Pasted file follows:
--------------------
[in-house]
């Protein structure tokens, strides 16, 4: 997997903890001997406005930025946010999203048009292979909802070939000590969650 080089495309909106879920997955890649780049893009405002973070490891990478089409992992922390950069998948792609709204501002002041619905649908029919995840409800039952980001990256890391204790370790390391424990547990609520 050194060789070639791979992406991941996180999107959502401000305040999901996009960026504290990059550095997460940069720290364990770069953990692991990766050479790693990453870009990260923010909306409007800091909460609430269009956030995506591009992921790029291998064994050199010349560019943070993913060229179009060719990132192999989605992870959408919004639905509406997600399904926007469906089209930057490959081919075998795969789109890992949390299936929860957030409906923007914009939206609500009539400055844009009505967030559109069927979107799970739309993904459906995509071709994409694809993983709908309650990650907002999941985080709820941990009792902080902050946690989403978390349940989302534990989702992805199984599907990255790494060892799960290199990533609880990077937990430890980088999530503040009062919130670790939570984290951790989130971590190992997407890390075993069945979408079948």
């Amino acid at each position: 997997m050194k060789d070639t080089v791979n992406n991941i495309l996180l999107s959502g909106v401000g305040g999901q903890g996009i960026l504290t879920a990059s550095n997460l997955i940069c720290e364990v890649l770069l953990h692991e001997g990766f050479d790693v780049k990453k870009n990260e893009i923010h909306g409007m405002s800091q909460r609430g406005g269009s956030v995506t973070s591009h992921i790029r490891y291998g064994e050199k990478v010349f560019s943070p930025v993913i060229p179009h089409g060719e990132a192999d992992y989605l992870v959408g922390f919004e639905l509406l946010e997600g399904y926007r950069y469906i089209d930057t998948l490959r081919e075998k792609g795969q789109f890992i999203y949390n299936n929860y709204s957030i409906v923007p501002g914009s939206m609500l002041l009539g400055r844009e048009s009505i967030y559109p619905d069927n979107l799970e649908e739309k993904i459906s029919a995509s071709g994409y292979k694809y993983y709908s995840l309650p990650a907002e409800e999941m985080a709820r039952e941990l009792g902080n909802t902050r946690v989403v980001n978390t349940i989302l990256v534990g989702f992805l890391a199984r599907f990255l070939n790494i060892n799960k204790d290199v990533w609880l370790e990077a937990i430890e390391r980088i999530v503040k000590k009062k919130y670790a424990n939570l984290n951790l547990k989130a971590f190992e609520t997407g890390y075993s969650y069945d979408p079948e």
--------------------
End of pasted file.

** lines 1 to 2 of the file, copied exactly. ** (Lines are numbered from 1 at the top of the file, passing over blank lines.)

[in-house]
């Protein structure tokens, strides 16, 4: 997997903890001997406005930025946010999203048009292979909802070939000590969650 080089495309909106879920997955890649780049893009405002973070490891990478089409992992922390950069998948792609709204501002002041619905649908029919995840409800039952980001990256890391204790370790390391424990547990609520 050194060789070639791979992406991941996180999107959502401000305040999901996009960026504290990059550095997460940069720290364990770069953990692991990766050479790693990453870009990260923010909306409007800091909460609430269009956030995506591009992921790029291998064994050199010349560019943070993913060229179009060719990132192999989605992870959408919004639905509406997600399904926007469906089209930057490959081919075998795969789109890992949390299936929860957030409906923007914009939206609500009539400055844009009505967030559109069927979107799970739309993904459906995509071709994409694809993983709908309650990650907002999941985080709820941990009792902080902050946690989403978390349940989302534990989702992805199984599907990255790494060892799960290199990533609880990077937990430890980088999530503040009062919130670790939570984290951790989130971590190992997407890390075993069945979408079948």